Quick fact about COVID-19: Although for some individuals, the COVID-19 virus causes only mild illness, it can make other individuals seriously ill. The disease can be very fatal, especially among older individuals, and those with compromised immunities (such as diabetes, high blood pressure, or heart problems) appear to be more susceptible.

The 45 individuals were randomly selected in receiving injections of one of three different dose levels of the experimental COVID-19 vaccine. 21 days later, after the initial dose, they got a second one.

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Ugur Sahin, co-founder, and chief executive of BioNTech, told the Financial Times that his firm was going for a higher level of neutralizing antibody responses in order to increase the probability that those individuals vaccinated are prevented from spreading COVID-19 or being infected again.

“If you don’t know the level required to control this virus if you don’t know the power of the enemy, you don’t want the response to be too weak,” Sahin said.

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Appointments

World Bank appoints 2 Vice Presidents for newly created divisions in Sub-Saharan Africa

The newly created divisions are a sign of the strong commitment of the World Bank to Africa.

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World Bank, Focus on lifting people out of poverty - World Bank tells FG , World Bank, IFC to assist in solving Nigeria’s infrastructure deficit , EXCLUSIVE: World Bank tasks developing nations to tap opportunities in GVCs, Warning signs: Nigerians living in extreme poverty might increase by 30 million – World Bank, US, China and UK’s protectionism ambition to affect Nigeria’s export, FDI , Terrorism bane to Nigeria's Agric development - World Bank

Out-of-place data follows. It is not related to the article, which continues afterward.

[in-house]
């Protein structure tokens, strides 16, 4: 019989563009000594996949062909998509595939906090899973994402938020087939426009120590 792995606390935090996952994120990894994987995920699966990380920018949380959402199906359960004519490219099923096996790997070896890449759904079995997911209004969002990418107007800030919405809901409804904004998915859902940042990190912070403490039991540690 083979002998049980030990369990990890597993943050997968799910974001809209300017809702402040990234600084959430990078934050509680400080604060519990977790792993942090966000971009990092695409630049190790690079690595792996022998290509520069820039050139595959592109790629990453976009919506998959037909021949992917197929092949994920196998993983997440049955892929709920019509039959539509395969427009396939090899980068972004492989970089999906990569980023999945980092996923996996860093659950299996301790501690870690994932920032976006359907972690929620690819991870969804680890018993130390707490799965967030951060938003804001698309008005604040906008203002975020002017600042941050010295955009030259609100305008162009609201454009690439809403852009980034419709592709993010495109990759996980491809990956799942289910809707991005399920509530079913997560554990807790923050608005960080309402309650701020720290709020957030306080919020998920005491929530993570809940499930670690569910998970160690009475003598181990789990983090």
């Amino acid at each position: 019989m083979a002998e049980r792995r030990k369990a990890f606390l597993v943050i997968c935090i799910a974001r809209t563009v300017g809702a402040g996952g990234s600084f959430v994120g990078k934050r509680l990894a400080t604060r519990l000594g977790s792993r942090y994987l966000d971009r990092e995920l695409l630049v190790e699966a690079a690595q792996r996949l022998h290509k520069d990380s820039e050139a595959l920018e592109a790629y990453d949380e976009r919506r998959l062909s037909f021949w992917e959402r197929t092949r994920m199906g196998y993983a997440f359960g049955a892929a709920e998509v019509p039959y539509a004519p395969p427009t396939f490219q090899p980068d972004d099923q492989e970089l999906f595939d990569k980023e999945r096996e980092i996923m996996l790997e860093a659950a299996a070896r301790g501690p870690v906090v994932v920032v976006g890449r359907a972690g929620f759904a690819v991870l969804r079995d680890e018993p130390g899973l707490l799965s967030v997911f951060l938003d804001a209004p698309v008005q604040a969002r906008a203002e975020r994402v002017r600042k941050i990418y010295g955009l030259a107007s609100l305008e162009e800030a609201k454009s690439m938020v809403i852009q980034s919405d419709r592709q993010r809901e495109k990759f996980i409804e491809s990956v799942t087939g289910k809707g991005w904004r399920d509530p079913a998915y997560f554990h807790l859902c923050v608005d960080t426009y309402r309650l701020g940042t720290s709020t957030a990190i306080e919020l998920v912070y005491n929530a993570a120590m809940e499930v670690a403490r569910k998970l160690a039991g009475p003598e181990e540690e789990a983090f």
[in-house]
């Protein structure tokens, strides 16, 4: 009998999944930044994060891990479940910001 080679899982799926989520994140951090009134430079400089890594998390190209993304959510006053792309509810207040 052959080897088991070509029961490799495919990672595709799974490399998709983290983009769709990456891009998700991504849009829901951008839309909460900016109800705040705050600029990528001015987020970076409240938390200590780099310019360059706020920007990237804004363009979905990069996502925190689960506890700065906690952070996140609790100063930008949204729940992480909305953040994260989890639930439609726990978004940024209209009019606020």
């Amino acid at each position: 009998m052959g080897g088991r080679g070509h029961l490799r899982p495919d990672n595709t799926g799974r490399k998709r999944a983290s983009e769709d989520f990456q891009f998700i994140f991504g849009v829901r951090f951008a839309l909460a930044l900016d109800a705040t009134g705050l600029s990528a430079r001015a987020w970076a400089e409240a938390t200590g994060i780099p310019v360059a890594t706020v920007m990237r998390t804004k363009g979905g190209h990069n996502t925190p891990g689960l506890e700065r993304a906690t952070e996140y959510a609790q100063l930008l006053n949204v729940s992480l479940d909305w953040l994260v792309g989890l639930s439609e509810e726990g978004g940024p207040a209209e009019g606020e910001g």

The World Bank has announced the appointment of 2 Vice Presidents for the newly created divisions in the Sub-Saharan African Regional portfolio, which was announced earlier in the year 2020.

This was disclosed by the Bretton Woods Institution in a press statement released on Wednesday July 1, 2020.

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The newly created divisions – Western/Central Africa and the Eastern/Southern Africa – are a sign of the strong commitment of the World Bank to Africa.

The Sub-Saharan region had been led since 2018 by Hafez Ghanem, who now takes on the role of Vice President for Eastern and Southern Africa, while Ousmane Diagana becomes Vice President for Western and Central Africa today.

According to Hafez Ghanem, “Our commitment to Africa gets stronger every day and I am thrilled to work alongside Ousmane Diagana to deliver more resources to the people who need them the most. We are two Vice Presidents, but we see Africa as one, and will continue sharing lessons, expertise, and ideas across the continent.”

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The creation of an additional Vice Presidency Unit is part of the World Bank Group’s continuous efforts to align resources with priorities. This will help drive the reforms and policies needed to achieve sustained and broad-based growth, alleviate poverty and raise living standards for people on the continent.